Escape rooms were popularized in Europe and Asia, with one company from Japan claiming to have been the first to open one in 2007. While the United States has only recently seen escape rooms gain popularity on its shores, they have quickly proliferated to become a trendy weekend activity for couples and groups of friends.

Purcell said that being trapped together in an impossible situation can be a great team-building exercise for different groups of people, even strangers.

“You come out of it bonded by what you went through,” said Purcell. “Whether you win or lose, no matter what the result is, it focuses on collaborating with your friends, family, strangers, to figure out this challenge.”


Star of Queens: Debbie McCrorie, volunteer for St. Robert Bellarmine and Divine Wisdom Catholic Academy

By Queens Courier Staff | editorial@queenscourier.com


BACKGROUND: Debbie McCrorie is a Bayside resident and volunteer at St. Robert Bellarmine and Divine Wisdom Catholic Academy since 2000. She runs fundraising events like the Msgr. John B. Lavin Golf & Tennis Outing and the annual Sweetheart Dance. She recently was awarded a lifetime achievement award for her dedication to the school.

COMMUNITY INVOLVEMENT: McCrorie assists the board of directors of Divine Wisdom in running fundraising events. She helps to raise money to drive down the cost of tuition for families. Her roles have included office assistant, class mom, president of the Home School Association, and former coordinator for the St. Bellarmine Parish Youth Group.

GREATEST ACHIEVEMENT: “Having my son go through Catholic education and watching the children receive the education that they are with the Catholic background. [With] Catholic education, the children get such a great set of morals and they are like a family. In the school, the kids, they look out for each other and my son, my school, St. Roberts and it’s just a whole different set of morals that I think is very important and I help with that.”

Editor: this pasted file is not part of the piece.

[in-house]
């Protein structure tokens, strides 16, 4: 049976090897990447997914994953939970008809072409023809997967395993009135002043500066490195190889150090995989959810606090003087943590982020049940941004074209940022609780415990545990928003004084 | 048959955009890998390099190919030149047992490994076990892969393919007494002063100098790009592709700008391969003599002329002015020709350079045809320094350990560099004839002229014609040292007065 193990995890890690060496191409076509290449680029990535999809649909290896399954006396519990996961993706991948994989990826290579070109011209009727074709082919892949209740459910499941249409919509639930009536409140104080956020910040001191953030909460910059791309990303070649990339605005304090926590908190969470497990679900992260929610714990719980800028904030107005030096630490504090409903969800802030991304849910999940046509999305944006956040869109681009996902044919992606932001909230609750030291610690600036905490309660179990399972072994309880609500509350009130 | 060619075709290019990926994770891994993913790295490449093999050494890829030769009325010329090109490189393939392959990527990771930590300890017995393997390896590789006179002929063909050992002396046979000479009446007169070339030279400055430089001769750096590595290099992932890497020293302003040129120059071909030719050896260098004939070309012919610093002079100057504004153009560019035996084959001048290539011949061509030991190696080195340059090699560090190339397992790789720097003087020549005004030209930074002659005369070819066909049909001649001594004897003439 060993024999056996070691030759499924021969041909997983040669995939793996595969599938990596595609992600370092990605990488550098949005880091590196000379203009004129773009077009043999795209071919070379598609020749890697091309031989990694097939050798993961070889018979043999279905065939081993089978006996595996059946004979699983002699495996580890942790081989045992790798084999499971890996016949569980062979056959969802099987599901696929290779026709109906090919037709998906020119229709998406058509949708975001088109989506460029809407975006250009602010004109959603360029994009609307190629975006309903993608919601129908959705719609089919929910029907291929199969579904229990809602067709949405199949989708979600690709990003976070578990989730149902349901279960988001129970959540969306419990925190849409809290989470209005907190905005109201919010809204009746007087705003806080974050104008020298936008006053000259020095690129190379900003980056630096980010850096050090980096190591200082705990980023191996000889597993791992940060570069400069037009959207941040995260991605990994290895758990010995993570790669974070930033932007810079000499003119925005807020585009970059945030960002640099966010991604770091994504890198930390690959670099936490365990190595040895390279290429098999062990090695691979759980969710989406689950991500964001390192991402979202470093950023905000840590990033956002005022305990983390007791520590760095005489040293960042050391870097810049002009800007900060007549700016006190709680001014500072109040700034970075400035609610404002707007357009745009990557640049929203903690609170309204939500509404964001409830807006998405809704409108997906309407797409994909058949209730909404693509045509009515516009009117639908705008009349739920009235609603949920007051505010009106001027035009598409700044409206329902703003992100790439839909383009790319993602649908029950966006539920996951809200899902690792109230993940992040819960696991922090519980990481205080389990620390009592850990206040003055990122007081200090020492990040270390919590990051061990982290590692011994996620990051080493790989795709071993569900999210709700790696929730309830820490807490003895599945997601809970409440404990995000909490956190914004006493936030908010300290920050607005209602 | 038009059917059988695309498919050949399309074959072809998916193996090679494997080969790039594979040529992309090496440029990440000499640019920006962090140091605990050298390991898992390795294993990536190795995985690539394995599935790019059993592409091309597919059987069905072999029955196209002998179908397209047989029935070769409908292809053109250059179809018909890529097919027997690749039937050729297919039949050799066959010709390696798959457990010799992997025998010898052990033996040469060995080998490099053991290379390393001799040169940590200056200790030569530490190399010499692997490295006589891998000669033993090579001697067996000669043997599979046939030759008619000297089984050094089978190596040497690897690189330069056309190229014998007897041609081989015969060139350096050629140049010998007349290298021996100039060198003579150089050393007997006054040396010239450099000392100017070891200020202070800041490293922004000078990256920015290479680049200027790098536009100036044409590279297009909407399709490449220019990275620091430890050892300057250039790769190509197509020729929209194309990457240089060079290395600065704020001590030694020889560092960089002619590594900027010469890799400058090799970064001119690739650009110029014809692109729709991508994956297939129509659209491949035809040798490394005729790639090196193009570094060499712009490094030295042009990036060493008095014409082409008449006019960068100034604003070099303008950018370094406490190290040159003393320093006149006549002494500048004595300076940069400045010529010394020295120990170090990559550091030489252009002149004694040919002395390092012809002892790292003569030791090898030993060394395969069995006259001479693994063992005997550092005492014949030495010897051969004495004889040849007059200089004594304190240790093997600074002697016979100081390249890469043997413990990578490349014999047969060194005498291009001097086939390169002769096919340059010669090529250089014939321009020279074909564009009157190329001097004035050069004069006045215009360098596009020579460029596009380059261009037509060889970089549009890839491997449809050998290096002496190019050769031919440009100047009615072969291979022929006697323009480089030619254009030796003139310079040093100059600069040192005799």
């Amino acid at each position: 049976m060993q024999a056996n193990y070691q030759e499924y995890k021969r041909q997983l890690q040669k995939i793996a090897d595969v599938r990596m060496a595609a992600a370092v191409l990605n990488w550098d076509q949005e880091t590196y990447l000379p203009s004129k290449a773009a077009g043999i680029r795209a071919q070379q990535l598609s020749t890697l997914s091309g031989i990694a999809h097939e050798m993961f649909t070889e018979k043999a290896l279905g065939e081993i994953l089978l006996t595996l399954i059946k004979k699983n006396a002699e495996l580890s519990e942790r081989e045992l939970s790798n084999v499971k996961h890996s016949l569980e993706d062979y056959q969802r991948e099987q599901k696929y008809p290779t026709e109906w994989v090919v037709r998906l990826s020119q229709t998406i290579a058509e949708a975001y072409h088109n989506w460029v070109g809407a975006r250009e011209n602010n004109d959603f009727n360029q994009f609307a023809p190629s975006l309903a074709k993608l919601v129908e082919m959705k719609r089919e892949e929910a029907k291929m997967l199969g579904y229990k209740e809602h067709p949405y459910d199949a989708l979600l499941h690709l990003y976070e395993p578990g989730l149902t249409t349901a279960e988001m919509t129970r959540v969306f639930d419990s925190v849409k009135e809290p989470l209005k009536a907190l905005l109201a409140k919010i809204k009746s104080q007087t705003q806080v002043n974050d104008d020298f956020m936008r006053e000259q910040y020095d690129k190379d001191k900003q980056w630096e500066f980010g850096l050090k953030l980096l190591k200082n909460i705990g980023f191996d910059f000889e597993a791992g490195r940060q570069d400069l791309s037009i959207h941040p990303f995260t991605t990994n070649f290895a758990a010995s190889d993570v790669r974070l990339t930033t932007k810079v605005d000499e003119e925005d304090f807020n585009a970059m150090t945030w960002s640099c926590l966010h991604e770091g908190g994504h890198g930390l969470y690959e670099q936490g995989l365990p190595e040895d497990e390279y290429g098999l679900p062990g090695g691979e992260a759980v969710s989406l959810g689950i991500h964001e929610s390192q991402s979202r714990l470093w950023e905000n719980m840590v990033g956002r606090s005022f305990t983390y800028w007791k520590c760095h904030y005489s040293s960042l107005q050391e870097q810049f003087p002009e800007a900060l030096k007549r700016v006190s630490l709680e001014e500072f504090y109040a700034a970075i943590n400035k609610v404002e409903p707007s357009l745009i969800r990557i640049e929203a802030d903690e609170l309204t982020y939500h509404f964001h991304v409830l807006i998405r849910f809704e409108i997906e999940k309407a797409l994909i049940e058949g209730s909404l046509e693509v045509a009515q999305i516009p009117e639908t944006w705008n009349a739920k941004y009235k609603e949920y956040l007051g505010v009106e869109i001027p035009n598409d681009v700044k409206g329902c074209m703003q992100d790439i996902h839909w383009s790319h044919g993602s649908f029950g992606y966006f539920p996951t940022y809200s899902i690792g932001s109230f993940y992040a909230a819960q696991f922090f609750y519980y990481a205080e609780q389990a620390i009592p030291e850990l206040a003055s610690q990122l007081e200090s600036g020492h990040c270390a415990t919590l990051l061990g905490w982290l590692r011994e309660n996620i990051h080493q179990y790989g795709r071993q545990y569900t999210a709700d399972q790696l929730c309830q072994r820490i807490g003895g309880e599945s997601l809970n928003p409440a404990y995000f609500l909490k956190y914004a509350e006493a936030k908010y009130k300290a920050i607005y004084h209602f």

BIGGEST CHALLENGE: “I volunteer a lot and I think my biggest challenge is continuing to do what I do and keeping my health in check. My [other] biggest challenge is to meet our financial goals every year and I help the board of directors with their fundraising and my biggest challenge is meeting that number at the end of every year.”

INSPIRATION: “Other than my son, [someone else who inspires me is] Pastor Geraghty. He is a wonderful pastor and he is such a wonderful man. He takes care of his school community, his church community and I have to say that he is a wonderful inspiration to everyone, the children, the parishioners, everyone.”


Op-Ed: Not all nail salons are equal

By Queens Courier Staff | editorial@queenscourier.com


It’s been a long time in coming, but finally, the city and state are working to enforce codes for the nail salon industry.

As the owner of an award-winning luxury salon in business for 44 years in Bayside, I welcome these changes because many others involved in the industry have exploited cheap labor and bent the rules to make a profit.

Our salon employs qualified manicurists (now referred to as nail technicians) to service our clients. New York State requires a license to perform nail and waxing services.

Full-service salons had difficulty finding qualified nail technicians and also found itself competing with smaller nail salons that sprang up across Queens offering cheaper prices for all kinds of nail services. These salons employ unskilled and unlicensed workers.

The beauty industry faced the difficulty of language barriers in finding employees. We have hired a manager fluent in Korean who has helped us attract and train nail technicians for our business.

The nail salon industry today is a billion-dollar business, but questions abound as to who is working at these salons. Who trains them? Are they licensed? Where do the salons hire them? How are they paid?

Recent reports have revealed that many of these small nail salons with workers being paid in cash and kept off the books are denied any kind of benefits and forced to work long hours. Our business abides by the rules; we pay our taxes, as do our employees, and give our employees wages well above the minimum as well as paid vacations, training, health care and retirement benefits, and are provided sterilized tools – all of which I believe these workers are entitled to and deserve.

I do not believe employees should be forced to work more than a 40-hour week. In my opinion, that is an unfair business practice.